Along with bag and size limits for recreational interests, the Federal Management Program introduced an annual catch quota of 1.5 million pounds or 13-percent of the total harvest (both recreation and commercial), for the commercial sector of the U.S. Atlantic fishery. Additional regulations include gear restrictions and permit requirements, as well as the prohibition of longlining for dolphin in the areas off Florida, Georgia and South Carolina that are currently closed to HMS species like swordfish and tuna.

In years past, commercial landings have been much lower than the allowable quota, and while this may prove there’s room for the U.S. commercial fishery to grow, it’s imperative the data is gathered accurately and ethically. Unfortunately, both commercial and recreational landings are largely unreported and even with reported landings it’s likely they’re substantially underestimated.

With attributes such as high reproductive capability, unprecedented growth rates, year-round spawning and young age of maturity, it seems that dolphin would be the perfect choice for commercial interests. However, these characteristics in no way make them exempt from over-fishing by both commercial and recreational harvesters. Although a plan for the future is in place, it may not be enough to solidify their long term well-being.

In the Atlantic, commercial harvesters targeting dolphin primarily use longline gear set along weedlines, temperature breaks and other areas of prolific life. The longline sets generally stretch from 2 to 6-miles in length and utilize a main line with approximately 75 to 80 hooks per mile with a maximum of 480 hooks per set. To increase their success with dolphin, commercial harvesters tailor their gear to suit the smaller quarry. No drop lines are used and haul back is immediate. Commercial longline Sets can also be placed in a circular pattern around weedlines, debris and FADs (fish attracting devices) to facilitate haul back and maximize catch. Longline vessels that primarily target tuna, swordfish and sharks can also target dolphin simultaneously by attaching short leaders to their float buoys. If you think these practices are gut wrenching, think about the techniques and practices that are common with unregulated harvesters.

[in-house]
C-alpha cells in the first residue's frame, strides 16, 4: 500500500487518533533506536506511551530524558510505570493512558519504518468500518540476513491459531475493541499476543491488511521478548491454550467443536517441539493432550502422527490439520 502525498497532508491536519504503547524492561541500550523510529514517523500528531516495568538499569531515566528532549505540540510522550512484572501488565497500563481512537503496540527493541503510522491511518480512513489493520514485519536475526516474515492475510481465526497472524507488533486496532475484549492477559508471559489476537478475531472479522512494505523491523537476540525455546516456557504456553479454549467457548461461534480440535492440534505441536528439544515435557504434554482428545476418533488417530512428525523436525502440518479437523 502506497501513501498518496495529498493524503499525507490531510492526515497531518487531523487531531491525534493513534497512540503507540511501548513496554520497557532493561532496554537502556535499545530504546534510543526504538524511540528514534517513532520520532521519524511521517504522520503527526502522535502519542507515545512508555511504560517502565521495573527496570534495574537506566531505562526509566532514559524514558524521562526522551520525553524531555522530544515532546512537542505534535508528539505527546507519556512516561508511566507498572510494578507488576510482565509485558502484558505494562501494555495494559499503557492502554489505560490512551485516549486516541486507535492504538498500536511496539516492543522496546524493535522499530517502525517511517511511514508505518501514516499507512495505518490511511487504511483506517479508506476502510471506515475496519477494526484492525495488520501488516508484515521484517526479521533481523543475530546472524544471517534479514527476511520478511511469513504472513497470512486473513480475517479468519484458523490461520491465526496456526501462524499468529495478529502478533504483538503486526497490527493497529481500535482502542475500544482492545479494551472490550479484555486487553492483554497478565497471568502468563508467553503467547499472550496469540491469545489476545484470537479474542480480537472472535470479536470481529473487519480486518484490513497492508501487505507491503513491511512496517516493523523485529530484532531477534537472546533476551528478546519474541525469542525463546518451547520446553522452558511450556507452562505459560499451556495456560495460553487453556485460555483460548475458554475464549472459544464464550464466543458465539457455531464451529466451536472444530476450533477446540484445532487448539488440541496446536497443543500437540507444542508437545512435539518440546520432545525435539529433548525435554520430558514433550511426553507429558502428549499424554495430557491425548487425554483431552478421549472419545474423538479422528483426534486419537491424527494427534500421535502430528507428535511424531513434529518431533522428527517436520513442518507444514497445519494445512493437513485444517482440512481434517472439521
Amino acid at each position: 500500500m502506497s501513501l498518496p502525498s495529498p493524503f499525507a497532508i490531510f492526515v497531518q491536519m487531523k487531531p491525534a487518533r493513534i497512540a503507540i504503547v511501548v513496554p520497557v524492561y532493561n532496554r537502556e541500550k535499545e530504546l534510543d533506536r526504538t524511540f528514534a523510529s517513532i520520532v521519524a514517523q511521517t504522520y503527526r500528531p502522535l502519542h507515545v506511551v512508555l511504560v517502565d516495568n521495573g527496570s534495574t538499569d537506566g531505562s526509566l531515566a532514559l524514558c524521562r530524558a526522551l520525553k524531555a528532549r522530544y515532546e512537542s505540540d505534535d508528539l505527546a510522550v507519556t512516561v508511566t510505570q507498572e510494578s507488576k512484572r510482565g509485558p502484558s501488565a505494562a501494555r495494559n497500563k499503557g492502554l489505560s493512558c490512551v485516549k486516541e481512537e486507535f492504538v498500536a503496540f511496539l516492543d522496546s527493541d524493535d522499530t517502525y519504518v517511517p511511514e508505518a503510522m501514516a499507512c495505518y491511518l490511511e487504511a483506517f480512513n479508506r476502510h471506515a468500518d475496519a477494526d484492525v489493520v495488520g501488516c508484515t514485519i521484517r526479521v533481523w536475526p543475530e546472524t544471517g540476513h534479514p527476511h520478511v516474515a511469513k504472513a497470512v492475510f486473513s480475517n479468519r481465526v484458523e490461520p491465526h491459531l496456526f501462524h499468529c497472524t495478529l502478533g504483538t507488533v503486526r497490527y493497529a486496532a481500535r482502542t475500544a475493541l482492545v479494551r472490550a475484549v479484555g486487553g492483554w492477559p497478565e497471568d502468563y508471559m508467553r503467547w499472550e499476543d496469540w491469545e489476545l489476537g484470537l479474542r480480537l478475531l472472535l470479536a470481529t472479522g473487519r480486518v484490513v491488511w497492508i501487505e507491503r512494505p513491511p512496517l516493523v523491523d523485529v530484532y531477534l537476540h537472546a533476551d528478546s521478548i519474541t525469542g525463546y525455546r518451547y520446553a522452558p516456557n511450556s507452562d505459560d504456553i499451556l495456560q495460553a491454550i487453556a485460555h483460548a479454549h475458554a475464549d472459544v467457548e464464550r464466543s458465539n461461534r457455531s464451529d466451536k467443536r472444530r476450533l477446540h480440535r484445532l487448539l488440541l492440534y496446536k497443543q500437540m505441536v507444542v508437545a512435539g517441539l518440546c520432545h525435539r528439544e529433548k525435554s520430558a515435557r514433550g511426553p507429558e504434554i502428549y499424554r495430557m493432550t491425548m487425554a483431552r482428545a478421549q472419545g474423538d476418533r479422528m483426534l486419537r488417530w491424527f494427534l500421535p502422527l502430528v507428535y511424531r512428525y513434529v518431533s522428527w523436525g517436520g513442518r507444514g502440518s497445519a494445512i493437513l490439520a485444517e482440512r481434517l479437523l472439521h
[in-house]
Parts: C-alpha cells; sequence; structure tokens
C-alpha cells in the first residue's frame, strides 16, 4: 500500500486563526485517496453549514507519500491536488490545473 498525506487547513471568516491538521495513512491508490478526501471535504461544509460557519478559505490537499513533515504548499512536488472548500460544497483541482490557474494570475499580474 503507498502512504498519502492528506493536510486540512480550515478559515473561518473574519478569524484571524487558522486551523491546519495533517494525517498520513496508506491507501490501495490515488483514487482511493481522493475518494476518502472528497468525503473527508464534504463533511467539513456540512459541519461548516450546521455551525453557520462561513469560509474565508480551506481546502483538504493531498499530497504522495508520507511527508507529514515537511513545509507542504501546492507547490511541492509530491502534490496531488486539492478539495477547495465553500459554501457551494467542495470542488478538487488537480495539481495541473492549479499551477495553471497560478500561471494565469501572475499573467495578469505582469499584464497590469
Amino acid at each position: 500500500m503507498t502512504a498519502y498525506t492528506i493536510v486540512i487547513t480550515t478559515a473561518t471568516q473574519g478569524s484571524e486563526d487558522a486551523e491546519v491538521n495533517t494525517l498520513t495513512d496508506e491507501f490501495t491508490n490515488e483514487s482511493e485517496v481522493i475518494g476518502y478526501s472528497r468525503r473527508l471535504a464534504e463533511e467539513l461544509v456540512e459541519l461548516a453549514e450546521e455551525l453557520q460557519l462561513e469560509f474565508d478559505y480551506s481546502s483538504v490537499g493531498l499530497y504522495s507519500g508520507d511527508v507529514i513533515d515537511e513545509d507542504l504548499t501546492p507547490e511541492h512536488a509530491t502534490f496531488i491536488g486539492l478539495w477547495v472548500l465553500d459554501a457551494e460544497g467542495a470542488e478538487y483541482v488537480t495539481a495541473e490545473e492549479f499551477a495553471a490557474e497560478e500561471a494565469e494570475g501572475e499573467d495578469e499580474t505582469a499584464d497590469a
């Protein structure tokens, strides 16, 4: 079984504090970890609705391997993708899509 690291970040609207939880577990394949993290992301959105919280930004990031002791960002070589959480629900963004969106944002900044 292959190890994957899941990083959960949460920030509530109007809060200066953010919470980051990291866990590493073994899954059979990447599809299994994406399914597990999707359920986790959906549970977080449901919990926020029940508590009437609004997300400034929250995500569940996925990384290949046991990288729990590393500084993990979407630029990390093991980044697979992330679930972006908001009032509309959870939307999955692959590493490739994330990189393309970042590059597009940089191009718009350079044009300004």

While there aren’t any sophisticated commercial dolphin fleets in the Caribbean, there are a large number of local and small-scale multi-species harvesters that devastate dolphin populations. Game fish have been exploited throughout the Caribbean from the earliest recorded times and despite a lack of scientific data on the number of vessels in the Caribbean, there’s a strong indication that their efforts are rapidly increasing.

While the introduction of the South Atlantic Fisheries Management Council’s Fishery Management Plan is a great start, to be managed effectively there must be an international set of regulations put into place. We can minimize fishery depletions on the home front but in order to have healthy stocks in the long run, everyone needs to play by the same rules. While there’s no scientific data or boundaries that prove ownership to the Atlantic stock of dolphin, its only commonsense that if we reduce the commercial take from both domestic and international harvesters, recreational anglers along the entire east coast will reap the rewards. If more and more dolphin slip through the stronghold of Caribbean commercial harvesters then South Florida anglers will see increased populations, while the domestic longliners who crush dolphin populations east of The Bahamas largely affect the number of dolphin fish seen along Mid-Atlantic States.

Grilled Dolphin On The Menu…Where Does It All Come From?

Whether it’s Publix, Win-Dixie, or your local seafood monger, it seems that nearly every supermarket, restaurant and seafood retailer is selling dolphin. Where does all of this fish come from you ask? In 2007 the top five nations exporting dolphin into the U.S. accounted for 94-percent (roughly 34.2 million pounds) of all dolphin sold commercially. Ironically, the top five exporters providing us with our favorite game fish were China, Ecuador, Peru, Vietnam and Panama. Of the top five, Panama is the only country that has a possible link to harvesting Atlantic stock dolphin, but several other countries in Central and South America as well as the Caribbean harvest dolphin from the Atlantic to export to U.S. markets.